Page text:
I think it's safe to assume that Essex was one of the main areas where people who identified with the two main groupings, Angle and Saxon, mixed and intermarried, regardless of its name. Its geographical position between the heartlands of the two identities will have facilitated that.
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    Quote Originally Posted by Finn View Post
    Finn Folcwalding the Friso-Saxon king is ready for inspection:



    (with thanks to my heritage)
    King Finn... and W‚ldpyk the Anglian warlord! Spot the differences


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    Quote Originally Posted by Finn View Post
    Finn Folcwalding the Friso-Saxon king is ready for inspection:



    (with thanks to my heritage)
    Very convincing. You could have made a formidable yet beneficent warlord back in the day. You missed your natural vocation by being born so late Finn.
    Recent tree: mainly West Country England and Southeast Wales, with several neighbouring regions and countries in the last few centuries
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    Quote Originally Posted by W‚ldpykjong View Post
    King Finn... and W‚ldpyk the Anglian warlord! Spot the differences

    You look like you could easily have carved a lucrative territory out for yourself W‚ldpyk when others were leaving for England. These are great images.
    Recent tree: mainly West Country England and Southeast Wales, with several neighbouring regions and countries in the last few centuries
    Y line: Peak District, c.1300. Swedish IA/VA matches; last = 711AD YFull, 834AD FTDNA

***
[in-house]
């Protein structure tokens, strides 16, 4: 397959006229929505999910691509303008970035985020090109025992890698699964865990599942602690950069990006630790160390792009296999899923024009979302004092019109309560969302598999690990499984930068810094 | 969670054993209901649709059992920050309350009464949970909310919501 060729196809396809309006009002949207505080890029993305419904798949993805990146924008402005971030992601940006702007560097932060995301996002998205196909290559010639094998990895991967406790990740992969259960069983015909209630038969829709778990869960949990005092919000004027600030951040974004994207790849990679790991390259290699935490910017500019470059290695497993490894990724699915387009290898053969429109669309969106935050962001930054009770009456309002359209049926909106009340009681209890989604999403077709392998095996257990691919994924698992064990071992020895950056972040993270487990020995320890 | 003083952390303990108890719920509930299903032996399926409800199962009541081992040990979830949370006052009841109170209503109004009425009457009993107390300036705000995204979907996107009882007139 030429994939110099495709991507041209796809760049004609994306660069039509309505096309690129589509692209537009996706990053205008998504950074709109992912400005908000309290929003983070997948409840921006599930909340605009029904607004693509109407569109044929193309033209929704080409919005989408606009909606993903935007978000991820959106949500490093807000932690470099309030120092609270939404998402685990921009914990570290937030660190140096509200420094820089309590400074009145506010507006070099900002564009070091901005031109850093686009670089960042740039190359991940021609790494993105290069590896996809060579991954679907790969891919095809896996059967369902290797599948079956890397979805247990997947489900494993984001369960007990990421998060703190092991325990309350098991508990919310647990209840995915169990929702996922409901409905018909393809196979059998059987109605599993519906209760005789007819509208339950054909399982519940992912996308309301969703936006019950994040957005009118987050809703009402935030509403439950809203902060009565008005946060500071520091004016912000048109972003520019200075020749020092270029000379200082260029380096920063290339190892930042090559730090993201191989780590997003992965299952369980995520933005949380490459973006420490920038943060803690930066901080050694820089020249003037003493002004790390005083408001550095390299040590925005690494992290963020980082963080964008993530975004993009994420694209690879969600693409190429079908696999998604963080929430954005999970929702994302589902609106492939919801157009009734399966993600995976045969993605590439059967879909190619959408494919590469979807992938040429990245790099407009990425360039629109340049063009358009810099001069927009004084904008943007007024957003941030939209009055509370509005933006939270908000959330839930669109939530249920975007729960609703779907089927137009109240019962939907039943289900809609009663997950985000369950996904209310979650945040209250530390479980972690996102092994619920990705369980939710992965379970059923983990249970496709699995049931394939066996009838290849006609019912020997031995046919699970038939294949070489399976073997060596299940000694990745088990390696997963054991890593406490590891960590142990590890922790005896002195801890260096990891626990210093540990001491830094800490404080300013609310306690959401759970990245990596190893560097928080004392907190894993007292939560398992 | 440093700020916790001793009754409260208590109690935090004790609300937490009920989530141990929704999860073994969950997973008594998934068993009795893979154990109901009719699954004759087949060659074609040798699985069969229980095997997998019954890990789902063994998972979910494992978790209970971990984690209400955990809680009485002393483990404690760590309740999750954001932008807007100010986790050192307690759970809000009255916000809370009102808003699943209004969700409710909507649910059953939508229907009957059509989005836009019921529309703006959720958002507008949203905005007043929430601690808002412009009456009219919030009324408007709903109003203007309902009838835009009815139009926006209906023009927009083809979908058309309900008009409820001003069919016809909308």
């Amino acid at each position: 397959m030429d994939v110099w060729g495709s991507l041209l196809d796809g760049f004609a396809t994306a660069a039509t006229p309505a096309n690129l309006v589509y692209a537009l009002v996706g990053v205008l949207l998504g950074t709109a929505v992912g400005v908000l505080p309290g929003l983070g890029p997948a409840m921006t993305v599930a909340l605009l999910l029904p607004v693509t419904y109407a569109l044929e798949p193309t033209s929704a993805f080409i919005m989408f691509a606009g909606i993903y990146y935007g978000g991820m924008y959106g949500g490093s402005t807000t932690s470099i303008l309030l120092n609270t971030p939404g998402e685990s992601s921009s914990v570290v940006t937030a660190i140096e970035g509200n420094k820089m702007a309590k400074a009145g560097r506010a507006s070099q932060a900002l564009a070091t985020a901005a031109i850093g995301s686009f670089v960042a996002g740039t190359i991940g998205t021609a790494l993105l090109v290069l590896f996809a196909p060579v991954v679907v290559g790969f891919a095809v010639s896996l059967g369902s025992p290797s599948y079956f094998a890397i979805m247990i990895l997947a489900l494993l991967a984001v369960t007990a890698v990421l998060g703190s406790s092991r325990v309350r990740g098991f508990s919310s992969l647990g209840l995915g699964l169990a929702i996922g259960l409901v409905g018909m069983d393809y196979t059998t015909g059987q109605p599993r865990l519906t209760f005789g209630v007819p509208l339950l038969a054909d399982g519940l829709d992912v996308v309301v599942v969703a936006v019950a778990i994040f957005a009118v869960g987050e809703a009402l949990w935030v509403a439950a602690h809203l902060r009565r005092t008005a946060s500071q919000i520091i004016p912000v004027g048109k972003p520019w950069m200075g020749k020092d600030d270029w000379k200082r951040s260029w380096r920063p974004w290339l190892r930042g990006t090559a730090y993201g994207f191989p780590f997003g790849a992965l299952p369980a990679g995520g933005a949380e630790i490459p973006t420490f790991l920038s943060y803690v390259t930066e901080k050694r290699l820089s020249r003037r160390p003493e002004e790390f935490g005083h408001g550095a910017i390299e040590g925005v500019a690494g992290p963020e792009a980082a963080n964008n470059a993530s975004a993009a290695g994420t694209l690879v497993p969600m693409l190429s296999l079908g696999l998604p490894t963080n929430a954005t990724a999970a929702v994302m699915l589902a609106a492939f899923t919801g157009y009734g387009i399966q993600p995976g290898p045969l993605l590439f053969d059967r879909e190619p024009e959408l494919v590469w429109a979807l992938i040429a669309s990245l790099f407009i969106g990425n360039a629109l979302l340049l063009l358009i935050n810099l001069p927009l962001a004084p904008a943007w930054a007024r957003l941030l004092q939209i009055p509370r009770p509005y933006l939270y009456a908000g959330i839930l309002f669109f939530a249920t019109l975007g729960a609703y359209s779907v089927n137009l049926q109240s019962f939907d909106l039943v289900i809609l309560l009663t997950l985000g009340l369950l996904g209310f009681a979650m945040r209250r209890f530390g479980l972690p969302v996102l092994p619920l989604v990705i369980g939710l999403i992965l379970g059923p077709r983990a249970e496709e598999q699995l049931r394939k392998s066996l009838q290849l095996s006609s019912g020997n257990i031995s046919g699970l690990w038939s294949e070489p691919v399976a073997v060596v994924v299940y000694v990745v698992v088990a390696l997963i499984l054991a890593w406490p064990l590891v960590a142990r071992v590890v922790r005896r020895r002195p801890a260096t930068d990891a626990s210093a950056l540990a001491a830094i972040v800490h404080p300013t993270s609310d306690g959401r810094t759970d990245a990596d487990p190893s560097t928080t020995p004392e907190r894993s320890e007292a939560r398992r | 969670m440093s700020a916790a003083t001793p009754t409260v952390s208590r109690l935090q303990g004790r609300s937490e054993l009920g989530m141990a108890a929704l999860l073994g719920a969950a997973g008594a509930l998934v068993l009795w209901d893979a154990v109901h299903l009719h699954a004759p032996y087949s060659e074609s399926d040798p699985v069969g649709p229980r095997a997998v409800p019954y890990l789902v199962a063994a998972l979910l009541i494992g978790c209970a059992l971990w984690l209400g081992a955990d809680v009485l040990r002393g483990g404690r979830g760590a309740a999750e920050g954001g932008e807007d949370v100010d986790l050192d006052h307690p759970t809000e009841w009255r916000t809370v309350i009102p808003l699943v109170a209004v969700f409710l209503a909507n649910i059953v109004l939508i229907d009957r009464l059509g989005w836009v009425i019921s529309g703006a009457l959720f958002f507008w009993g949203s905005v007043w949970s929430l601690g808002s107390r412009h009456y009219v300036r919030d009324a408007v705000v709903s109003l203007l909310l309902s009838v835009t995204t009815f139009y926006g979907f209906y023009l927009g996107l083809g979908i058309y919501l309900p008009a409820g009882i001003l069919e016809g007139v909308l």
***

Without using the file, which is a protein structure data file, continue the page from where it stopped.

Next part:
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    Mother's Y: Llanvair Discoed, 1770
    Avatar: Welsh Borders hillfort, 1980s

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    Quote Originally Posted by JonikW View Post
    You look like you could easily have carved a lucrative territory out for yourself W‚ldpyk when others were leaving for England. These are great images.
    I've uploaded some pictures for a laugh on MyHeritage. Finn joined the party soon afterwards

    Quote Originally Posted by Roslav View Post
    OK, ok! I was taking the mick a little bit, don't get overexcited ;p As for the browridges - they are not really "massive", come on! Simply present, but then one can hardly find a male skull with no browridges at all... Same goes for nasion - find me a skull without the frontonasal suture lying in a depression, in relation to supraorbital ridges. It's a natural, anatomical feature. One would have to measure the depression first. Otherwise who cares what the dude looked like lol!
    Prominent brow ridge for an Anglo-Saxon Roslav? Hahaha
    Last edited by W‚ldpykjong; 01-26-2023 at 09:21 PM.

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    Quote Originally Posted by Roslav View Post
    Ha that's cool! Thanks! Quite clearly ovoid, mesocephalic and evidently leptoprosopic if repositioned properly. And those eyesockets... missing, but not too rectangular. A rather gracile specimen overall! Not the typical, bulky Anglo-Saxon one would imagine ;-)





    There are multiple old subclades under U152, however the issue with many of those subclades is this:

    Attachment 53611


    Attachment 53612

    1000, 2000, even 3000 years without much branching. Hard to say what sort of routes did those Y-chromosomes undertake. Certainly most of the time they did not stray too far away from the source point since quite obviously U152 seems frequent in the upper to middle Danube&Rhine basin, but much less so on the European extremeties - Finland, Russia, Ukraine on one hand. But Iceland, Ireland, Northern Ireland, Scotland, Portugal and Spain on the other as well.

    Were all these subclades propagated by waves of Proto-Celtic Halstatt/LaTene migrations? Probably a lot, most of them. But then we are often talking 2000-1500 BC here. Some of them could travel in other directions and enter other populations.

    It's hard not to see correlation between this map:

    Attachment 53613

    and this one:

    Attachment 53614
    I found the Osteological Report on Sed020/S1016:

    http://pauldocherty.com/project/an-osteological-report/